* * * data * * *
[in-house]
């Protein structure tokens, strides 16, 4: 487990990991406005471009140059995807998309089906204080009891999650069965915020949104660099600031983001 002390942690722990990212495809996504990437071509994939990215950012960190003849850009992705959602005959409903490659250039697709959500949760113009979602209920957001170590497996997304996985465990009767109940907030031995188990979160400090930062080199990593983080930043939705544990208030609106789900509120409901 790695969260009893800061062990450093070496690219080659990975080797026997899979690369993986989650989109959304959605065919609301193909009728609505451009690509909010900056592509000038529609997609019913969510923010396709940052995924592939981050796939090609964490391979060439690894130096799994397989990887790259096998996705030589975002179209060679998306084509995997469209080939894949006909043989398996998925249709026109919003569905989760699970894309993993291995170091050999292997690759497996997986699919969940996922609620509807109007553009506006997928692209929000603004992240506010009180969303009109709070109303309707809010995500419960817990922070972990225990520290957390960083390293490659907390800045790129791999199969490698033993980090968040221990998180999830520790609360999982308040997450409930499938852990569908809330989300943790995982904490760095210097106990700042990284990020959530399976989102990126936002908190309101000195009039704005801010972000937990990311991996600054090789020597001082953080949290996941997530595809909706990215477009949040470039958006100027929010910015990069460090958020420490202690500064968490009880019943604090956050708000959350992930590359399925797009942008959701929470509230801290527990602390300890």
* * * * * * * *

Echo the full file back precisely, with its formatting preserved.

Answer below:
[in-house]
């Protein structure tokens, strides 16, 4: 487990990991406005471009140059995807998309089906204080009891999650069965915020949104660099600031983001 002390942690722990990212495809996504990437071509994939990215950012960190003849850009992705959602005959409903490659250039697709959500949760113009979602209920957001170590497996997304996985465990009767109940907030031995188990979160400090930062080199990593983080930043939705544990208030609106789900509120409901 790695969260009893800061062990450093070496690219080659990975080797026997899979690369993986989650989109959304959605065919609301193909009728609505451009690509909010900056592509000038529609997609019913969510923010396709940052995924592939981050796939090609964490391979060439690894130096799994397989990887790259096998996705030589975002179209060679998306084509995997469209080939894949006909043989398996998925249709026109919003569905989760699970894309993993291995170091050999292997690759497996997986699919969940996922609620509807109007553009506006997928692209929000603004992240506010009180969303009109709070109303309707809010995500419960817990922070972990225990520290957390960083390293490659907390800045790129791999199969490698033993980090968040221990998180999830520790609360999982308040997450409930499938852990569908809330989300943790995982904490760095210097106990700042990284990020959530399976989102990126936002908190309101000195009039704005801010972000937990990311991996600054090789020597001082953080949290996941997530595809909706990215477009949040470039958006100027929010910015990069460090958020420490202690500064968490009880019943604090956050708000959350992930590359399925797009942008959701929470509230801290527990602390300890």